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Marketing on Phreadz

May 26th, 2008 · 4 Comments · Branding, Social Media, Video

Recently, TechCrunch and TechCrunch UK featured Phreadz, a new threaded social multimedia conversation network. Now that the cat is out of the bag, I’m pleased to say that I’ve been part of the “clandestine pre-alfalfa” testing on Phreadz for more than two-months.

Comparisons to Seesmic are inevitable because both services feature recorded video conversations. But there are few similarities beyond that. In fact, Phreadz has the ability to integrate desktop and mobile video, images, text, audio and links, making it more akin to Utterz. But, its easy-to-navigate way of viewing threaded conversations and a veritable bounty of other features makes Phreadz unique. I could go on about the array of features, but you may as well hear about them directly from Kosso, the sole person behind the creation of Phreadz.

I am pretty enthusiastic about Phreadz for many reasons, but one thing that is really encouraging about its long-term viability is that, unlike many new social applications, Kosso actually has a business model in place from the beginning that does not rely on advertising. Instead, Phreadz will offer custom-branded channels, in addition to the open-access public service.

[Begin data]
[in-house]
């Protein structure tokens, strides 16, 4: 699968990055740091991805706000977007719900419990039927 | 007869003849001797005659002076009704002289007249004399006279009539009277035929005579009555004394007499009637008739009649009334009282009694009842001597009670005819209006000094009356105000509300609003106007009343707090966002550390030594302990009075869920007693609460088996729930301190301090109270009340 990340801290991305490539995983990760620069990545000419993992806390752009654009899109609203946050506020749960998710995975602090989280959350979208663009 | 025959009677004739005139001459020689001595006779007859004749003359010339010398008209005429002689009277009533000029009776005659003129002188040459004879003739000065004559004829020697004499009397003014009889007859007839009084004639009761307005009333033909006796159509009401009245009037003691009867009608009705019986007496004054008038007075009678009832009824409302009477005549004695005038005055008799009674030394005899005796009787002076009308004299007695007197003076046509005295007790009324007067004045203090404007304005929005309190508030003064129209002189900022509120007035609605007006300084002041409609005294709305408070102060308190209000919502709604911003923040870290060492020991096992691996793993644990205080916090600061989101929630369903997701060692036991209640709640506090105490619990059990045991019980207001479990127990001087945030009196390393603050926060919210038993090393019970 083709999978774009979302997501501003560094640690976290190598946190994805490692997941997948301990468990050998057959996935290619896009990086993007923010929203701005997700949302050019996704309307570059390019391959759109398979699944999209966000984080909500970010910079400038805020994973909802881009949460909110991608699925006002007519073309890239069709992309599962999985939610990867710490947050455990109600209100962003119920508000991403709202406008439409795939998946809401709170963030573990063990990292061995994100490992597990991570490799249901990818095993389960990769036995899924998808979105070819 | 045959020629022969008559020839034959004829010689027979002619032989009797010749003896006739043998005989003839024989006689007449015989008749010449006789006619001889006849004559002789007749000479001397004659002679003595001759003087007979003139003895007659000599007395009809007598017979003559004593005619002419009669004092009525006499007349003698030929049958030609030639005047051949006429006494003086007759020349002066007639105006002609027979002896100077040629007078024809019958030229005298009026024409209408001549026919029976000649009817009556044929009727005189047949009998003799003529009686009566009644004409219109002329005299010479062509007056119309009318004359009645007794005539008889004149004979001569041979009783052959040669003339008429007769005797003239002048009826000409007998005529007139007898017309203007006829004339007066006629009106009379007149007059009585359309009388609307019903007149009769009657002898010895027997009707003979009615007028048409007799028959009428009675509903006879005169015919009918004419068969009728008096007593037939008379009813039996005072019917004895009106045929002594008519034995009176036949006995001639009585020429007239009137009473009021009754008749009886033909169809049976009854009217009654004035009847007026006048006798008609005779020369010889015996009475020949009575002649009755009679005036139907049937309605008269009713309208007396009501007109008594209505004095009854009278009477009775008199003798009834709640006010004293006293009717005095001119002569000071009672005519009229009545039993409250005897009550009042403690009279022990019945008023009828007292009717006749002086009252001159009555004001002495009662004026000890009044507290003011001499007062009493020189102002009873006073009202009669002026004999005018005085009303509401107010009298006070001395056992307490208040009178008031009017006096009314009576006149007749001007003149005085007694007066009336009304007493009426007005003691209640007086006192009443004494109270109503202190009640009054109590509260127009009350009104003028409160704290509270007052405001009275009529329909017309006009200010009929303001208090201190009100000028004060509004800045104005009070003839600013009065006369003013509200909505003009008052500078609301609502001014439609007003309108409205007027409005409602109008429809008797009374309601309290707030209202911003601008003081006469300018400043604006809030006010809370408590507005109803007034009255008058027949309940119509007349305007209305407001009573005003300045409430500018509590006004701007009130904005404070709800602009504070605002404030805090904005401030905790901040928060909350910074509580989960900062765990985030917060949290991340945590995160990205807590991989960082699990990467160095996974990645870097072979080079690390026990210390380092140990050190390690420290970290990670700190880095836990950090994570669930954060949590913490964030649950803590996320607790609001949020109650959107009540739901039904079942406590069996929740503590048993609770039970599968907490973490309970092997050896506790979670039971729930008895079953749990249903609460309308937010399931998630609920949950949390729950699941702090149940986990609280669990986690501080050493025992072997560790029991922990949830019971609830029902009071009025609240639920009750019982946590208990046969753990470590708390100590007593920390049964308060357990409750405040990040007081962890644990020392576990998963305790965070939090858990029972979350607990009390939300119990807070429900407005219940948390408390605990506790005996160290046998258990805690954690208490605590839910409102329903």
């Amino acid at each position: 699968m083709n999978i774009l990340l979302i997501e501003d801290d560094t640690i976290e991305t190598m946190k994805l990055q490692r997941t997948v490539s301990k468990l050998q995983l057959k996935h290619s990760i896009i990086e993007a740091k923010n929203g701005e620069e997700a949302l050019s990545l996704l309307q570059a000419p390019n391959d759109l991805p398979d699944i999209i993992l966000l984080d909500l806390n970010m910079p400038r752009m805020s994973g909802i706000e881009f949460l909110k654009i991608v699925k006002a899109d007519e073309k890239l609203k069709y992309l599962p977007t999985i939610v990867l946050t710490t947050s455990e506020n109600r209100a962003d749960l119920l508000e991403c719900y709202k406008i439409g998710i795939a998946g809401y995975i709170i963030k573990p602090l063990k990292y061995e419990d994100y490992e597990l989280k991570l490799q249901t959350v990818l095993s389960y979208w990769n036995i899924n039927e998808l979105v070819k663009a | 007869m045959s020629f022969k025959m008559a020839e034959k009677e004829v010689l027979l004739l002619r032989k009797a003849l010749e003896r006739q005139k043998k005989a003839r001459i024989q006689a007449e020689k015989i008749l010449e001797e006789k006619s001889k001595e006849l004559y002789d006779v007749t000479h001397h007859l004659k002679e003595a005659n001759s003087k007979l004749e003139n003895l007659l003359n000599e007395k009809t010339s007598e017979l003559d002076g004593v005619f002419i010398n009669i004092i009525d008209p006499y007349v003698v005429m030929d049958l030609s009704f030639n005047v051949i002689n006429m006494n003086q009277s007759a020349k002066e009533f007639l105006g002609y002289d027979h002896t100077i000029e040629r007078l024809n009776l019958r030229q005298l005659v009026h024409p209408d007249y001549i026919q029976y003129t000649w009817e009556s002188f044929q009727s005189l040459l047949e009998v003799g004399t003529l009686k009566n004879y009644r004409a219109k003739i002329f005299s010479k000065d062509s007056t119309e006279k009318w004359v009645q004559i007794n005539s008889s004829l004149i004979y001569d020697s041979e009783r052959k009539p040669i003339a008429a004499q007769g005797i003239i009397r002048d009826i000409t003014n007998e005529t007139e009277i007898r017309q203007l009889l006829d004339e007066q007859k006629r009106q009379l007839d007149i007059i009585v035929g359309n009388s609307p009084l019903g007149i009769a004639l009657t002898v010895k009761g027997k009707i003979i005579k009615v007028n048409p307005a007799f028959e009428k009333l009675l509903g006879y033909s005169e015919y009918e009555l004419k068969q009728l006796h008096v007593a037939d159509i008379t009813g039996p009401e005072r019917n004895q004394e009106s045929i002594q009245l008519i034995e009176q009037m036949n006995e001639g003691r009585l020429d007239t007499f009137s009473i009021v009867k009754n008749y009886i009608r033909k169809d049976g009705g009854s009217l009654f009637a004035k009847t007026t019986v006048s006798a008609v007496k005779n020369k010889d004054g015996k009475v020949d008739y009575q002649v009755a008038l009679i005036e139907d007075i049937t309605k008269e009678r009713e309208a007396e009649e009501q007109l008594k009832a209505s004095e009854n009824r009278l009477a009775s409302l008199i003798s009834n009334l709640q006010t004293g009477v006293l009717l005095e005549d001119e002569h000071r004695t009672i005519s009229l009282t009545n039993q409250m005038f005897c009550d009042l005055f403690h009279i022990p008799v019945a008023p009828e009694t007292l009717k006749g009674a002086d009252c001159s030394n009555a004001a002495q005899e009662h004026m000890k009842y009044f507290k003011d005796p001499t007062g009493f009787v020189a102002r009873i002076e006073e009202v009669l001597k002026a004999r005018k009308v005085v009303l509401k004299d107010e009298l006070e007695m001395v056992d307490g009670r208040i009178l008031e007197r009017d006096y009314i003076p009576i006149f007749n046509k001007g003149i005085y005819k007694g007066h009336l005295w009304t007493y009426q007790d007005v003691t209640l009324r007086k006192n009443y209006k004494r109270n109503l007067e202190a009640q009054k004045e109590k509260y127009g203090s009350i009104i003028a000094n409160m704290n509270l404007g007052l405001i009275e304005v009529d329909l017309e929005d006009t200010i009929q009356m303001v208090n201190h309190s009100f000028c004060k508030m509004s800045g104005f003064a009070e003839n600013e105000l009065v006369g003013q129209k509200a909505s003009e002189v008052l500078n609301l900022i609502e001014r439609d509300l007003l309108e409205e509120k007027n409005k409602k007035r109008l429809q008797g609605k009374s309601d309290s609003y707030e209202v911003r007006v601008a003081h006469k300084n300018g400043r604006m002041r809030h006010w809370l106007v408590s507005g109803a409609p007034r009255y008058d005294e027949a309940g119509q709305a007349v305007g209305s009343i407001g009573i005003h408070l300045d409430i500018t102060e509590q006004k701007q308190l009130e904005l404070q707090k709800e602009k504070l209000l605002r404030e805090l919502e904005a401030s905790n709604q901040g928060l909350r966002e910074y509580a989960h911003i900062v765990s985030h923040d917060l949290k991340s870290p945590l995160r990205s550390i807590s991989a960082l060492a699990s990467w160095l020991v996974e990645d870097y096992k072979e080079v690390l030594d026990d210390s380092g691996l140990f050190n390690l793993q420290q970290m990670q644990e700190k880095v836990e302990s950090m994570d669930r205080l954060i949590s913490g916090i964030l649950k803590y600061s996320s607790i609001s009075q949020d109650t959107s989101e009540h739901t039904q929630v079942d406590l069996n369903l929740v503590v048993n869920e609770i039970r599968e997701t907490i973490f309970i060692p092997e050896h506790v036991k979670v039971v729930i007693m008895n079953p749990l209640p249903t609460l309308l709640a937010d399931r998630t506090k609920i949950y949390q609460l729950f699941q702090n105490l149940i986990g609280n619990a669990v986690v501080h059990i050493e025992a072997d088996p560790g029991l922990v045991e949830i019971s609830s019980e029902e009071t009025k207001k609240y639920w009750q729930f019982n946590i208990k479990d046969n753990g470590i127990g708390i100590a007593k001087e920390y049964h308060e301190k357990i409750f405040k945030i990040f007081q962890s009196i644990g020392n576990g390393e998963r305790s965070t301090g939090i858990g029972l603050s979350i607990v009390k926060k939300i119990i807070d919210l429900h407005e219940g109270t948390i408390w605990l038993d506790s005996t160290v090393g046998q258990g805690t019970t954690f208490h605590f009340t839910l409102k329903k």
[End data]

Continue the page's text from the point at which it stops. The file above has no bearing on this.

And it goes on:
From a marketing perspective, having a dedicated channel with a custom look and feel, gives you ability to open up a dialogue and build a community with people within the context of your brand. Because of Phreadz ability to weave multimedia into the conversation, participants can choose the media that suits them best, and can do it from a desktop or mobile. For example, people can record an audio question from their phone, reply with a photo to describe a technical problem, make a video and include notes and links, and it will all be threaded together in a way that allows for context and offshoots of new discussions. Channel managers will have tools to set who can start a conversation and whether posts will take replies, much like blog permissions. Participants can reply to each other, forum-style, which will build community amongst your channel’s visitors.

Think about how channels could be used by brand managers for product launches or by market researchers for focus groups. What about using it for customer support? Use a channel to promote an event and engage people to interact, not only with you, but with each other, creating a community.

Here’s the first post from my channel marketing.phreadz.com which talks about branded channels and the difference between Phreadz and YouTube’s Rolling Stones Living Legends promotion. (Note: the site is only open to testers at the moment, and so you will not be able to see my channel until Phreadz goes into the “open beetroot” a.k.a. beta phase. However, posts can be embeded for all to see.)

Do you find this type of tool useful, from a business and marketing perspective? How you would use a dedicated branded channel? I’d love to know what you think.